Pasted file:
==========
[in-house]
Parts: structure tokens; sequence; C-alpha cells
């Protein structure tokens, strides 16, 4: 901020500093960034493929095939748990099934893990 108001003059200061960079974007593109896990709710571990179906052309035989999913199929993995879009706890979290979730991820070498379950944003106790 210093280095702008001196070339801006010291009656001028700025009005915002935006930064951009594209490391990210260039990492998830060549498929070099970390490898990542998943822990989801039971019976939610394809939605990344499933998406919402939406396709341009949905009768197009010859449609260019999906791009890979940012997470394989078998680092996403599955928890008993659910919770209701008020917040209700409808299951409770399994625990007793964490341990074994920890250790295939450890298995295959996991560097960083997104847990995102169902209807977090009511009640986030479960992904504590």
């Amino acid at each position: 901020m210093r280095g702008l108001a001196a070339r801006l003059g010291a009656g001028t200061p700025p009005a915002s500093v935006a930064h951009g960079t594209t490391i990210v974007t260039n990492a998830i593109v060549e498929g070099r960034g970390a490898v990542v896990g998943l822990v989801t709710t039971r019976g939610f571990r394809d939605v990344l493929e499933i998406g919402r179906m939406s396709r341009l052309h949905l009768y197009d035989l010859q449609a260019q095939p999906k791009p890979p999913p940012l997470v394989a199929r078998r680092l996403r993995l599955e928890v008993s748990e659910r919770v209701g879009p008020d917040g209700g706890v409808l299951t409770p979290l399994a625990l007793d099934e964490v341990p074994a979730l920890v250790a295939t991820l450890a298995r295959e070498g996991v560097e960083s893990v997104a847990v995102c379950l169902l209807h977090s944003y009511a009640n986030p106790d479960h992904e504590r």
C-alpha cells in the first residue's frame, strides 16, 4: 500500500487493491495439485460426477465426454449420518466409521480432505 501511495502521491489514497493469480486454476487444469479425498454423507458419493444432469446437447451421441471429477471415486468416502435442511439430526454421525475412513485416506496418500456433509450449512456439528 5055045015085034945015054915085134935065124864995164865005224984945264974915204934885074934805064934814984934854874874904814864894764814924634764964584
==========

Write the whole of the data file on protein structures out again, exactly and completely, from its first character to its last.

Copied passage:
[in-house]
Parts: structure tokens; sequence; C-alpha cells
């Protein structure tokens, strides 16, 4: 901020500093960034493929095939748990099934893990 108001003059200061960079974007593109896990709710571990179906052309035989999913199929993995879009706890979290979730991820070498379950944003106790 210093280095702008001196070339801006010291009656001028700025009005915002935006930064951009594209490391990210260039990492998830060549498929070099970390490898990542998943822990989801039971019976939610394809939605990344499933998406919402939406396709341009949905009768197009010859449609260019999906791009890979940012997470394989078998680092996403599955928890008993659910919770209701008020917040209700409808299951409770399994625990007793964490341990074994920890250790295939450890298995295959996991560097960083997104847990995102169902209807977090009511009640986030479960992904504590």
């Amino acid at each position: 901020m210093r280095g702008l108001a001196a070339r801006l003059g010291a009656g001028t200061p700025p009005a915002s500093v935006a930064h951009g960079t594209t490391i990210v974007t260039n990492a998830i593109v060549e498929g070099r960034g970390a490898v990542v896990g998943l822990v989801t709710t039971r019976g939610f571990r394809d939605v990344l493929e499933i998406g919402r179906m939406s396709r341009l052309h949905l009768y197009d035989l010859q449609a260019q095939p999906k791009p890979p999913p940012l997470v394989a199929r078998r680092l996403r993995l599955e928890v008993s748990e659910r919770v209701g879009p008020d917040g209700g706890v409808l299951t409770p979290l399994a625990l007793d099934e964490v341990p074994a979730l920890v250790a295939t991820l450890a298995r295959e070498g996991v560097e960083s893990v997104a847990v995102c379950l169902l209807h977090s944003y009511a009640n986030p106790d479960h992904e504590r």
C-alpha cells in the first residue's frame, strides 16, 4: 500500500487493491495439485460426477465426454449420518466409521480432505 501511495502521491489514497493469480486454476487444469479425498454423507458419493444432469446437447451421441471429477471415486468416502435442511439430526454421525475412513485416506496418500456433509450449512456439528 5055045015085034945015054915085134935065124864995164865005224984945264974915204934885074934805064934814984934854874874904814864894764814924634764964584